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Design-Type Research in Information Systems

Book Description

Design-type research deals with the multidisciplinary issues of methodology of design, design principles and guidelines, and philosophy of design with the aim of producing knowledge that aids designers in becoming more effective and efficient. Design-Type Research in Information Systems: Findings and Practices aims to demonstrate that Design-Type Research is a legitimate scientific activity, particularly in the context of the field of Information Systems. Contending that the philosophy, methodology and principles of traditional science also apply to design-type of science, the research contained within this book is important to the widespread acceptance and promotion of design-type research. 

Table of Contents

  1. Cover
  2. Title Page
  3. Copyright Page
  4. Dedication
  5. Preface
    1. DISCOVERING THE NON-EXISTENT
    2. ORGANIZATION OF THE BOOK
  6. Acknowledgment
  7. Chapter 1: Design
    1. Abstract
    2. DESIGN: WHAT IS IT?
    3. THE ARTIFACT
    4. DESIGN PROBLEM SOLVING
    5. DESIGN PROCESS
    6. DESIGN REPRESENTATIONS
    7. DESIGN STUDIES AND PHILOSOPHY OF DESIGN
    8. DESIGN FUTURE
  8. Chapter 2: Science
    1. Abstract
    2. SCIENTIFIC PREDISPOSITION
    3. BIRTH OF SCIENCE
    4. MODERN SCIENCE
    5. TYPES OF SCIENCE AND THE “S-APPLY CHAIN”
    6. TYPES OF SCIENCE: THE “ABCDE” VIEW
    7. TYPES OF SCIENCE: THE DESIGN VIEW
    8. SCIENTIFIC METHOD
    9. DEVELOPMENT OF KNOWLEDGE AND ARTIFACTS
    10. ARTIFICIAL MEANS
    11. NATURE OF A THEORY
    12. FALSIFICATION AND THEORETICAL PLURALISM
  9. Chapter 3: Research in Information Systems
    1. Abstract
    2. INFORMATION SYSTEMS
    3. INFORMATION SYSTEMS RESEARCH
    4. SOME INFLUENTIAL THEORETICAL MODELS IN INFORMATION SYSTEMS RESEARCH
    5. THE ISSUE OF IDENTITY IN INFORMATION SYSTEMS RESEARCH
    6. THE ISSUE OF RELEVANCE OF INFORMATION SYSTEMS RESEARCH
    7. BLACK HOLES AND BLACK BOXES
    8. THE WORST POSSIBLE QUESTION
    9. DESPERATE FOR THE HOOKS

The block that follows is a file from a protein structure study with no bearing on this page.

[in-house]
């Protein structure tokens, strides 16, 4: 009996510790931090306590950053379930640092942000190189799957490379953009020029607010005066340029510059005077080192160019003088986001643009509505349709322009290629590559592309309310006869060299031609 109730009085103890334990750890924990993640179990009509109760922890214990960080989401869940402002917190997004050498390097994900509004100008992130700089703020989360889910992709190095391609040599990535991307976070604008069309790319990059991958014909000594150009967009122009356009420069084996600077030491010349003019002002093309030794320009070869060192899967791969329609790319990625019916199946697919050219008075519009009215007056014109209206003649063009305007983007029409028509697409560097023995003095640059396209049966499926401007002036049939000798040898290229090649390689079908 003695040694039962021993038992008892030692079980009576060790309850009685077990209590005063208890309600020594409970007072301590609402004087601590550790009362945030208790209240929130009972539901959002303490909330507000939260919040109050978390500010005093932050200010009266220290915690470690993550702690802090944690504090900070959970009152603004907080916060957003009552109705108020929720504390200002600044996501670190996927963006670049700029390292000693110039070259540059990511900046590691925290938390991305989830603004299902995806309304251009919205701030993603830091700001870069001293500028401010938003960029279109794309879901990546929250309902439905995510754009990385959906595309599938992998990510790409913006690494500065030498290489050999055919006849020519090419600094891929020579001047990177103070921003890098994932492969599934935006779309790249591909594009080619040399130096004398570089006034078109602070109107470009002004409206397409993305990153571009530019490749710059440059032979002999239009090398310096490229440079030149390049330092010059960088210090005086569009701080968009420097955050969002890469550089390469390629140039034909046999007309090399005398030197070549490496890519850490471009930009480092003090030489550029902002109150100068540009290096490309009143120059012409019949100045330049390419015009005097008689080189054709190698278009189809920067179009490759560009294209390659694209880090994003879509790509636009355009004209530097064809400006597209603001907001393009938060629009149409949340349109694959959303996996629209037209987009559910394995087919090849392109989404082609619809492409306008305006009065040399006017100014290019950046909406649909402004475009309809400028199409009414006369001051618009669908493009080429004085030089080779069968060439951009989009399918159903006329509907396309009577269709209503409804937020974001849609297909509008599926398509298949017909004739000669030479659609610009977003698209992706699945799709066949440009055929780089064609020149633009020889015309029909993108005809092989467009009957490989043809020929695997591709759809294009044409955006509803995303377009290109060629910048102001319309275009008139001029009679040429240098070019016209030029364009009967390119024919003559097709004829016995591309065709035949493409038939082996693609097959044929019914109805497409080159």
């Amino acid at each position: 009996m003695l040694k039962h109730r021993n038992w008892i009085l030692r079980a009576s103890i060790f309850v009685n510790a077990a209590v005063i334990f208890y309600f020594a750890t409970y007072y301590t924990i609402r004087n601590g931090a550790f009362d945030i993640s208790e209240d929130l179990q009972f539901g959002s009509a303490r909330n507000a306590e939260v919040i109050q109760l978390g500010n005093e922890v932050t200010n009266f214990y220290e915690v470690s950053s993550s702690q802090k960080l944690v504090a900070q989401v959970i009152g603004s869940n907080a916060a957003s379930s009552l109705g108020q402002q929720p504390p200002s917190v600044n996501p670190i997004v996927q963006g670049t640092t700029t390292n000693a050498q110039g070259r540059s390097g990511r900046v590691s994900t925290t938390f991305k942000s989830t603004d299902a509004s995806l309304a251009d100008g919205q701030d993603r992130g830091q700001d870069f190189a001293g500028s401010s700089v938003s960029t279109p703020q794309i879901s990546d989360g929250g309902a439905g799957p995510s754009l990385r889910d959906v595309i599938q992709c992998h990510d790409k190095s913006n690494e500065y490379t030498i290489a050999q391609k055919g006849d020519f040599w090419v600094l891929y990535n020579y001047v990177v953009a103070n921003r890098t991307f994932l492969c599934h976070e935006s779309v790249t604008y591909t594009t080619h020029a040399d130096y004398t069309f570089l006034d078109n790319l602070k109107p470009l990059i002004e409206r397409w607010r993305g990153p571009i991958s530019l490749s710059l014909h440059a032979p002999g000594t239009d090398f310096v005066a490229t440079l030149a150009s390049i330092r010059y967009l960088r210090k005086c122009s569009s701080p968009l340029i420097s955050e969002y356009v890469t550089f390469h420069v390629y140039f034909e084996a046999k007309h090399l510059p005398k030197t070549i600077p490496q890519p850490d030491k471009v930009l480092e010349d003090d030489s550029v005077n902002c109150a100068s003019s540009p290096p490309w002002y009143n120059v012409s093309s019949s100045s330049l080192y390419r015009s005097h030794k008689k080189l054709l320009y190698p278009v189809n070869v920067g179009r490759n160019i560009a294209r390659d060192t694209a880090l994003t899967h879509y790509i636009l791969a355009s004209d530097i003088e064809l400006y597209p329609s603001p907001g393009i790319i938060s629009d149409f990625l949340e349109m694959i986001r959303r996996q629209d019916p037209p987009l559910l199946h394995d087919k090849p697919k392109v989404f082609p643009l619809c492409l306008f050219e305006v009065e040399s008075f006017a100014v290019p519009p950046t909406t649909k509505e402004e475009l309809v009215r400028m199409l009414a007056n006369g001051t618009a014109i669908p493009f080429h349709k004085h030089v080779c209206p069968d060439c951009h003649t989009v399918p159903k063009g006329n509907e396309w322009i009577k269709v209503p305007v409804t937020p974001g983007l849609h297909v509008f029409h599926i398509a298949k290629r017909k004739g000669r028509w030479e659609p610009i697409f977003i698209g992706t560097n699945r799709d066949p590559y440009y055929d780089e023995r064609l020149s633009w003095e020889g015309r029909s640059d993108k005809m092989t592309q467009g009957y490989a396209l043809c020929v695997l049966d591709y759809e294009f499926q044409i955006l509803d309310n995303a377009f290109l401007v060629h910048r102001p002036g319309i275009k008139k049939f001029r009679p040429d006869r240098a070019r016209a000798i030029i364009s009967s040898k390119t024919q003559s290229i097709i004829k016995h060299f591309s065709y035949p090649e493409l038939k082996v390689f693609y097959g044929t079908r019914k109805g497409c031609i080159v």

10. Chapter 4: Traditional Science vs. Design-Type Research
    1. Abstract
    2. RESEARCH AND DESIGN: FUSION
    3. DESIGN-TYPE RESEARCH
    4. NATURE OF ARTIFACTS
    5. THE RENAISSANCE OF THE “ΤΗΛΟΣ”?
    6. SCIENCE AND DESIGN: DIFFERENCES?
    7. CRITERION OF TRUTH
    8. TECHNOLOGY AS KNOWLEDGE: HEIDEGGER’S ACCOUNT
    9. SCIENCE AS TYPE OF DESIGN
  11. Chapter 5: Design-Type Research in Information Systems
    1. Abstract
    2. THE RISE OF DESIGN-TYPE RESEARCH IN INFORMATION SYSTEMS
    3. OBSERVATION
    4. UTILITY OR TRUTH? INVENTION VS. DISCOVERY
    5. THEORY, PRESCRIPTION, PREDICTION, AND CAUSALITY
    6. METHOD
    7. DESIGN-TYPE RESEARCH VS. PLAIN DESIGN
  12. Chapter 6: Representing Meta-Artifacts
    1. Abstract
    2. META-ARTIFACTS: THE RIGHT FOR EXISTENCE
    3. DESIDERATA FOR META-ARTIFACT CONCEPTUALIZATION
    4. ZACHMAN’S FRAMEWORK FOR INFORMATION SYSTEMS ARCHITECTURE
    5. THE PERSPECTIVES FOR META-IS REPRESENTATIONAL FRAMEWORK
    6. THE CATEGORIES FOR META-IS REPRESENTATIONAL FRAMEWORK
    7. THE MATRIX FOR IS REPRESENTATIONAL FRAMEWORK
    8. PLURALISM: THE THIRD DIMENSION FOR IS REPRESENTATIONAL FRAMEWORK
  13. Chapter 7: Application of the Representational Framework
    1. Abstract
    2. NEGOTIATIONS
    3. E-NEGOTIATION SYSTEMS: ANALYTICAL LAYER
    4. SYNTHETIC LAYER
    5. TECHNOLOGICAL LAYER
    6. ALTERNATIVES
  14. Chapter 8: Scientific Principles Applied to Design-Type Research
    1. Abstract
    2. LEARNING FROM TRADITIONAL SCIENCE
    3. INDUCTION AND DEDUCTION
    4. OCKHAM’S RAZOR
    5. POPPER’S FALSIFICATIONISM
    6. LACATOS’S PROTECTIVE BELT
    7. KUHN’S PARADIGMS
    8. FEYERABEND’S ANARCHY
    9. ON BEAUTY
  15. Chapter 9: An Example of Application of Scientific Principles to Design-Type Research
    1. Abstract
    2. THE PROBLEM
    3. PARADIGM COMPETITION
    4. INDUCTION AND DEDUCTION
    5. AGAINST THE PARADIGM
    6. THE BEAUTY
    7. FALSIFIABILITY
    8. THE RAZOR
    9. THE BELT
  16. Chapter 10: Family of Information System Meta-Artifacts
    1. Abstract
    2. DISCOVERING THE TYPES OF INFORMATION SYSTEMS
    3. PAST WORK
    4. INFORMATION SYSTEM TYPES AND REPRESENTATIONAL FRAMEWORK
    5. FAMILY OF META-REQUIREMENTS
    6. FAMILY OF SYNTHETIC META-SYSTEMS
    7. FAMILY OF TECHNOLOGICAL META-SYSTEMS
    8. DESIGN-TYPE RESEARCH FRONTIER AND PHANTOM META-ARTIFACTS
  17. Chapter 11: Science as Design
    1. Abstract
    2. RE-INVENTING THE WORLD
    3. FRAUDULENT SCIENCE AND DESIGN
    4. MATHEMATICS: THE NON-EXISTENT
    5. ASTRONOMY: THE BEAUTY
    6. PHYSICS: THE CREATIVITY
    7. BIOLOGY: THE PURPOSE
  18. Chapter 12: Some Example Meta-Artifacts Inspired by Science and Nature
    1. Abstract
    2. DESIGNING BY IMITATING
    3. MIMICKING THE BRAINS
    4. DESIGNING THE DESIGNER
    5. BACK TO THE VAGUE
  19. Compilation of References
  20. About the Contributors
  21. Concluding Remarks
  22. Index